This is my goal for the next two months:
Be who I want to be.
I chose that date because it will be the most fabulous birthday of my lifetime:
I’ve waited my whole life for it to come around. It doesn’t coincide with a milestone year and there won’t be the fantastic party I dreamt of as a teenager, but it seems monumental anyway. What a special day!
All I want is something printed with the date on it and an amazing cake.
But, as always, vegetables must be eaten before cake.
Eating my veggies means imparting on a grand experiment of self-improvement. I had this idea on Max’s first New Years, back when Jack was a blastocyst unbeknownst to me.
The New Year rang in lonely. I was at my mom’s house; Andres had left early from our trip to go back to work. My mom was with the rest of my extended family down the street at my aunt’s house. Max was asleep in his crib. Ah, those early months of motherhood when being tethered to a child always took me by surprise!
I am a big resolver, so being alone with my journal on New Year’s Eve is actually pretty ideal. Poor Andres, I must not be a good date. I prefer to plan and start my new year fresh, so it was OK to be alone. Mostly. Isn’t there always a lingering image of grand parties from 80s movies that makes reality seem a little bit like a let-down?
It was that night that I got the idea of waking up and just being a 100% better version of myself. You see, each year I write a ridiculous number of resolutions, each with the intention of improving myself and my life. Why parcel it out like that, I wondered? Why be lesser version of myself when what needs work isn’t really a mystery? Why not live my best life possible?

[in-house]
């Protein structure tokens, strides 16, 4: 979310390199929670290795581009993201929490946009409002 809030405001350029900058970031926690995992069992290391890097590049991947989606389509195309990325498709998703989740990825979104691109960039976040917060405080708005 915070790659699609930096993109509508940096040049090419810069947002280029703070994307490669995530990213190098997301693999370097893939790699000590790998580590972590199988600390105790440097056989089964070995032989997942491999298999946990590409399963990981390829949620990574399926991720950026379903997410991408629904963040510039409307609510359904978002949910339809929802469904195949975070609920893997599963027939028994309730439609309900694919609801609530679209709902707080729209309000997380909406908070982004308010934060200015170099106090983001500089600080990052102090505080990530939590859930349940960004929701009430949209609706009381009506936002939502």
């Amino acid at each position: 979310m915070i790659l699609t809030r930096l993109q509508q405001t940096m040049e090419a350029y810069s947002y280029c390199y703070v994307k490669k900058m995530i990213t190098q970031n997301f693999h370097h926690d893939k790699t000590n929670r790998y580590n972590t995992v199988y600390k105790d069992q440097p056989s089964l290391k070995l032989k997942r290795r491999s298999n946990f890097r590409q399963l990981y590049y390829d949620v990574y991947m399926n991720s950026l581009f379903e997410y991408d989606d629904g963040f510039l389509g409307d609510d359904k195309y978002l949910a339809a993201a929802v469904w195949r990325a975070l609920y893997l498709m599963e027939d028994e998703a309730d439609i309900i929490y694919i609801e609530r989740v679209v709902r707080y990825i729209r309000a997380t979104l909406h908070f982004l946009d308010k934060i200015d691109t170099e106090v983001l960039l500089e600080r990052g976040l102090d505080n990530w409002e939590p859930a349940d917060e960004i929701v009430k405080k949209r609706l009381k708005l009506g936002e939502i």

The idea excited me so much that I didn’t sleep through the New Year’s countdown, like I had planned. Instead, I trembled with my eyes closed, my mind racing to possibilities.
And yet, I knew that wasn’t the right time for that kind of project. I wasn’t even at home. I was about to embark on a cross-country flight alone with an infant. A week later I would discover the existence of Jack forming life inside my body. My plate was full.
It’s full now too. But life has slowed to a manageable pace. My problems seem solvable. I am ready to eat this plate of vegetables.
I am going to be the person I want to be.
That means someone who:
- doesn’t squander her life and times.
- exercises self-control to be patient with disagreeable kiddos.
- exercises physically everyday.
- has a lot of energy.
- rests when she’s tired.
- pursues her big dreams (code for a writing project).
- nurtures her marriage.
- doesn’t let bad habits make her choices.
- is present when interacting with her children.
- lives and breathes her spiritual journey at all times.
- is bold, courageous and authentic.
- looks pulled together everyday.
- does what needs to be done.
- is beautiful.
I have no idea if I’ll succeed or not, but it’s good to have a go at it. One of the guiding principles in my life is to live without regret. The main thing I want to work on is the first thing on my list. I don’t want to waste my life being less than I could be. I don’t want to chuck away precious years zoning out on reality television. I don’t want my energy to be wasted on worry, when I could simply do what I know I should without any drama or procrastination. I would rather filter that energy into my creative and spiritual life. Most importantly, I don’t want to miss my children’s childhoods by allowing my mind to be elsewhere when I’m so lucky to be able to spend my days with them.
T0 tell you the truth, I don’t care what the results of this grand experiment turn out to be. I am old enough to know perfect isn’t possible. That’s not quite what I’m aiming for anyway. I want to be the best version of myself, not an idealized image of perfection. However close I get to my goal will show me who I am, the good and the bad. I already accept my failings. I just don’t want my life to be shaped by laziness or fear.
Wish me luck. Send me love.